A French researcher demonstrates homographic phishing
Despite the widespread notoriety of the processes used in phishing campaigns, they continue to claim victims. In general, acts of fraud can be detected by paying close attention to the URL.
The French researcher Florian Courtial recently demonstrated that this visual verification could be rendered useless by manipulating the punycode characters to create real homographs.
Unicode and punycode
A basic rule governs the world of domain names: it is impossible to insert special characters in a domain name; this means that only alphanumeric characters (a-z, A-Z, 0-9) can be used to generate unicode domain names.
However, a solution was developed to give businesses and internet users with Cyrillic or Chinese keyboards (for example) the ability to create and visit sites with domain names that are compatible with their alphabet. This alternative is called punycode and converts a unicode domain name into an ASCII (American Standard Code for Information Interchange) domain name.
Consequently, the website of the French Academy www.académie-française.fr, which displays and contains the special characters “é” and “ç”, is converted into an international domain name (IDN) by browsers and actually bears a URL that is quite different: www.xn--acadmie-franaise-npb1a.fr
The conversion of international names is actually totally transparent because it is performed automatically by most recent internet browsers. It is this detail that is exploited by hackers.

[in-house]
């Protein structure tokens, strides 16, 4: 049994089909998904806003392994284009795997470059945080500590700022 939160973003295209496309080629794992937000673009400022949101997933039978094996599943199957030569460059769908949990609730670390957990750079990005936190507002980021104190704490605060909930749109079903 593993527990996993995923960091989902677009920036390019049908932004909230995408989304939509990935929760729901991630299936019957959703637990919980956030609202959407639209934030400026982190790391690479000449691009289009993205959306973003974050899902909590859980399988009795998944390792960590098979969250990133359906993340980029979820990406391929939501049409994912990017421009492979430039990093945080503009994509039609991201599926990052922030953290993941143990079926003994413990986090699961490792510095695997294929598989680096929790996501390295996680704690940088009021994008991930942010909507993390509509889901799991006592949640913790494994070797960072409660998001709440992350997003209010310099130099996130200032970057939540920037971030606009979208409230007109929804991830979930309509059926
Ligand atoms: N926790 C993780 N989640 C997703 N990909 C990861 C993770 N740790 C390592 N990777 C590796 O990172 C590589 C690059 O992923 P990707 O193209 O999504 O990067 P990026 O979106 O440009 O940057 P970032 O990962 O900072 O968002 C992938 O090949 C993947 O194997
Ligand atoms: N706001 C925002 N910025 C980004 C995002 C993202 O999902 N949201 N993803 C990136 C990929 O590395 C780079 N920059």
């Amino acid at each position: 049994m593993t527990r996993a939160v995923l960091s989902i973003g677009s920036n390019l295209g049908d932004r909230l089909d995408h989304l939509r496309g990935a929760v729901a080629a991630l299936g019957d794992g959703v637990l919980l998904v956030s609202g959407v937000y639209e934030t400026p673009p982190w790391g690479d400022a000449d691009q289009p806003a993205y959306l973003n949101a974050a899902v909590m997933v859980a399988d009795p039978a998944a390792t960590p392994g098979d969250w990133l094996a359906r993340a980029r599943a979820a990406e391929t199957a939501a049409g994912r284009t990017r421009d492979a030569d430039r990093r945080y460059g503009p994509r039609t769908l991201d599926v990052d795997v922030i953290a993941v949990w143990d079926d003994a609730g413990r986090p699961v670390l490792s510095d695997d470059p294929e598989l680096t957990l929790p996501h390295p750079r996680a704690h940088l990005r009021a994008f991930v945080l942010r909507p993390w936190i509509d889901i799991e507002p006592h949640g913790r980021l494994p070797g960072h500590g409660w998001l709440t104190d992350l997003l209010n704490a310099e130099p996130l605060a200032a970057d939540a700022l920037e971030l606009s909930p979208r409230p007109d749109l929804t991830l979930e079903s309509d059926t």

First of all, the hackers must maintain control over the URLs displayed in order to hide the international domain name (leading to a fraudulent site) behind a legitimate unicode domain name.
To do this, the social networks come in very useful because they convert the IDN themselves. Florian Courtial illustrates this practice in a posting on Facebook.
A trap that is almost imperceptible
As the researcher demonstrates, at first view, there is no noticeable visual difference between www.paypal.com and www.раураІ.com. However, when the text is copied and pasted into one’s browser, the result is quite different. The first link directs you to the official site of the online payment platform while the second directs you to a phishing site, which is harmless as it was specially created by Florian Courtial for the purpose of the demonstration.
In actual fact, the domain name of the phishing page is none other than an international domain name (http://www.xn--80aa0cbo0j.com) made up only of Cyrillic characters.
To guard against this kind of attack, this discovery by the researcher acts as a reminder to constantly pay attention to the URL address bar of the browser, particularly when sharing links on the social networks. If in doubt, it is advisable to check that the SSL certificate, in HTTPS, corresponds to the website in question because, as Florian Courtial points out, the green padlock does not guarantee the good reputation of a website. Indeed, in the example of the fake PayPal demonstration website, the researcher could easily have added a (false) certificate to the phishing page in order to acquire the icon in question.
As for the social networks, they unwittingly, and without the knowledge of their users, assist hackers by not implementing counter-measures that prevent the automatic translation of IDNs.
Finally, this type of attack also marks a change in the modus operandi of cyber-fraudsters who, without dropping so-called traditional phishing or spear phishing techniques, are turning to areas that are more likely to result in undifferentiated propagation on a massive scale, i.e. the social networks.